Bitcoin Tops $38,000 Due to Basel Committee’s “Conservative Rules” for Bitcoin?

Bitcoin Suddenly Takes Off, Has Basel Committee on Banking Supervision Something to Do With It?

On Thursday, global banking regulator the Basel Committee on Banking Supervision proposed that banks must set aside enough capital to fully cover any losses from bitcoin holdings, a “conservative” measure that could prevent large bank lenders from using cryptocurrencies on a large scale.

The Basel Committee on Banking Supervision, made up of regulators from the world’s major financial centers, proposed rules on capital requirements for banks’ crypto holdings in its first customized rules for the emerging industry.

Despite repeated warnings from major central banks around the world that investors in cryptocurrencies must be prepared to lose money, the Central American country of El Salvador became the first country in the world to adopt bitcoin as legal tender this week.

In recent weeks, major economies including China and the U.S. have said they will take tougher measures against cryptocurrencies, while making plans to develop their own central bank digital currencies.

The Switzerland-based Basel Committee said in a public consultation paper that while banks have limited exposure to crypto assets, their continued growth could increase risks to global financial stability if capital requirements are not introduced.

Bitcoin and other cryptocurrencies are now worth about $1.6 trillion globally, a figure that remains small compared with banks’ holdings of loans, derivatives and other major assets.

Basel’s rules require banks to assign “risk weights” to different types of assets on their books and add those weights to determine overall capital requirements.

For crypto assets, Basel has proposed two main groups.

The first group includes certain tokenized traditional assets and stablecoins, which would be subject to existing rules and treated in the same way as bonds, loans, deposits, stocks or commodities.

This means that the risk weighting may range between 0% and 1,250% of the tokenized sovereign bond or the full value of the assets covered by the capital.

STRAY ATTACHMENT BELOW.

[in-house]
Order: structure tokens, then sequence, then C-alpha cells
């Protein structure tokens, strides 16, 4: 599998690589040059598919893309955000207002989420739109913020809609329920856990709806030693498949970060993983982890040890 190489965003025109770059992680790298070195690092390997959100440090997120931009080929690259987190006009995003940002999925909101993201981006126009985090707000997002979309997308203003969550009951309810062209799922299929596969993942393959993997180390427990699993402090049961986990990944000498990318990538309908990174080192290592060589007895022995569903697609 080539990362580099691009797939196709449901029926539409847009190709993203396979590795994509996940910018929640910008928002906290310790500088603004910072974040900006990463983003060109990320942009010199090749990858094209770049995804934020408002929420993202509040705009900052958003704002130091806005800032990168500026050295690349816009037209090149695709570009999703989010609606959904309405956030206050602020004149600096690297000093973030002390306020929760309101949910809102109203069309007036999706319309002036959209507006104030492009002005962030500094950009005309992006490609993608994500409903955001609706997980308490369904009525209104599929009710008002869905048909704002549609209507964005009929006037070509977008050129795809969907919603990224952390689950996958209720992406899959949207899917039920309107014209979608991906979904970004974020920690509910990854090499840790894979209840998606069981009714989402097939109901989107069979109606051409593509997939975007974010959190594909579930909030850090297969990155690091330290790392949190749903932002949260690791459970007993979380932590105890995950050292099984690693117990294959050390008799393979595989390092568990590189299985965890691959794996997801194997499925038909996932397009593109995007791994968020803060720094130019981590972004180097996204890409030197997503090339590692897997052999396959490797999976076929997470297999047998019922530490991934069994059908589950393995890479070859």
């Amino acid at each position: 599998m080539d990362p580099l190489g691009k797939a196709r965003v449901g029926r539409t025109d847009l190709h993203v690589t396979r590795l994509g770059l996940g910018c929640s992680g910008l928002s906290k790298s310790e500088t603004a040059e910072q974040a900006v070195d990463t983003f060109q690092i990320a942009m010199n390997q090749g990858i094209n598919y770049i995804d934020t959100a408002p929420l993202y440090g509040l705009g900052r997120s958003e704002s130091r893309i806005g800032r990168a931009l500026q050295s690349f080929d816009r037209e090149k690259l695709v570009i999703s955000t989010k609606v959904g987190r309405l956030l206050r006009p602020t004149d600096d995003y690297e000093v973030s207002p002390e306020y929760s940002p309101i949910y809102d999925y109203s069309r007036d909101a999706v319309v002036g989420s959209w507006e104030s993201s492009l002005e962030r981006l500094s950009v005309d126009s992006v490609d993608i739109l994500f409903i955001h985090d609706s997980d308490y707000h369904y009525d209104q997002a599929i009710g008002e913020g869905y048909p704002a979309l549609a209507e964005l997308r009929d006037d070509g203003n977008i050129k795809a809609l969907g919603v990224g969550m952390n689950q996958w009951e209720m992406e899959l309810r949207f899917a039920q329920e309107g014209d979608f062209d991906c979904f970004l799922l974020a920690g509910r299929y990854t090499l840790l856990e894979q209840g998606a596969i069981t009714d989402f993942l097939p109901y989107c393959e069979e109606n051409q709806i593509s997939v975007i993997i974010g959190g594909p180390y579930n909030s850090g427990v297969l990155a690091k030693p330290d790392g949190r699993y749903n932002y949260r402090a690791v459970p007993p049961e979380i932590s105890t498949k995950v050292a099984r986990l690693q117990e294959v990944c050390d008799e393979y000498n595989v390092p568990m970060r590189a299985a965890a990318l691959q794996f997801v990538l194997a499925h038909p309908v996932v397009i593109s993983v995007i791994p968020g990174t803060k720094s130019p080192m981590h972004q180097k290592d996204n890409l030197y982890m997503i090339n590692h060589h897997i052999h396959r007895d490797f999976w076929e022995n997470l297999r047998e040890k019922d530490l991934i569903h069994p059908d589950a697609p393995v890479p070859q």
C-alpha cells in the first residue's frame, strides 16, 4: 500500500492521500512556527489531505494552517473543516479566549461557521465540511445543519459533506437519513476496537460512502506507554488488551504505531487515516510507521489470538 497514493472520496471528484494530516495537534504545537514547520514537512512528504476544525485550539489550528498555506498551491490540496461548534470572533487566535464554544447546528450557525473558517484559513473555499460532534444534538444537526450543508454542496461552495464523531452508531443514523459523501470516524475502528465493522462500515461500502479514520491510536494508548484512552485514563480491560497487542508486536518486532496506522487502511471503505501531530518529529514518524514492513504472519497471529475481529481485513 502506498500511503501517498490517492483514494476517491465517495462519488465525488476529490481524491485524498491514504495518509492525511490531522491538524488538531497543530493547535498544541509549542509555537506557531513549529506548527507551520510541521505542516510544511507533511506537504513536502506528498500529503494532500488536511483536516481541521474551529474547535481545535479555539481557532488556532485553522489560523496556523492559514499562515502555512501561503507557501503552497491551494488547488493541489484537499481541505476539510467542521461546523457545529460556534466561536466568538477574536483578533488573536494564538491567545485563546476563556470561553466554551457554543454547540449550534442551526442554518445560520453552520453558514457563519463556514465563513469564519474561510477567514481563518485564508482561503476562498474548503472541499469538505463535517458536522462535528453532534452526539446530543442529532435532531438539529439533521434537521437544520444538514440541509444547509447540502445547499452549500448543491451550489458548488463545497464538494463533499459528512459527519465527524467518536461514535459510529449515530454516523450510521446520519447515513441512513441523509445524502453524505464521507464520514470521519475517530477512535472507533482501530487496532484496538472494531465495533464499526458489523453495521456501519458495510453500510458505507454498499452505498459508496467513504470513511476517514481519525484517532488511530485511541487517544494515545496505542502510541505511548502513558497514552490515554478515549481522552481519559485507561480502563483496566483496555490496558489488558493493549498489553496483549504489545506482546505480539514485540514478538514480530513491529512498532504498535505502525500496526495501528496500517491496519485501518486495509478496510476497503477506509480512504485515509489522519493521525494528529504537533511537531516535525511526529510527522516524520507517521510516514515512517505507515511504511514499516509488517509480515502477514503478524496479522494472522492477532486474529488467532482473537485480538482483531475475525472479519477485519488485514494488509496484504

The value of stablecoins and other Group 1 crypto assets are tied to traditional assets, such as the U.S. dollar in Facebook’s proposed Diem stablecoin.

However, given that crypto assets are based on rapidly evolving new technologies such as blockchain, this could increase the potential for operational risk and require “additional” capital requirements for all types, Basel said.

“Unique risks”
The second group includes cryptocurrencies like bitcoin, which will receive a new “conservative prudential treatment” with a risk weight of 1,250 percent because of their “unique risks.

Bitcoin and other cryptocurrencies are not tied to any underlying asset.

Under Basel rules, the 1,250 percent risk weight means banks must hold capital at least equal to the value of their exposure to bitcoin or other Group 2 crypto assets.

It added: “This capital will be sufficient to absorb full loss crypto asset exposures without loss to depositors and other senior creditors of the bank.”

Few other assets receive such “conservative” treatment under current Basel rules, including investment funds or securities for which banks do not have sufficient information about underlying exposures.

Bitcoin’s value has fluctuated dramatically, hitting an all-time high of about $64,895 in mid-April before falling to about $31,000 this week.

Banks have varying preferences for cryptocurrencies, with HSBC saying it has no plans to build a cryptocurrency trading desk because the digital currency is so volatile. Goldman Sachs, meanwhile, relaunched its crypto trading desk in March.

Given the fast-moving nature of crypto assets, further public consultation on capital requirements may take place before final rules are published, Basel said.

In addition, central bank digital currencies are not included in its proposal.

Seemingly positive, but actually positive?
Following this news, bitcoin rose in response, surpassing $38,000 and gaining more than 10% in 24 hours, the biggest gain so far this month.

The proposed rules released by the Basel Committee on Banking Supervision appear to take tougher measures against bitcoin, but analysts see it as a positive.

Bitcoin Tops ,000 Due to Basel Committee's "Conservative Rules" for Bitcoin?

Crypto analyst PlanB said that

“Good news: Bitcoin is now officially an asset class and it cannot be banned or criminalized.
More good news: this proposal (which must be transformed into a capital decree as well as becoming a local banking law) was made before El Salvador made bitcoin a fiat currency. btc now becomes yet another foreign currency.”

Posted by:CoinYuppie,Reprinted with attribution to:
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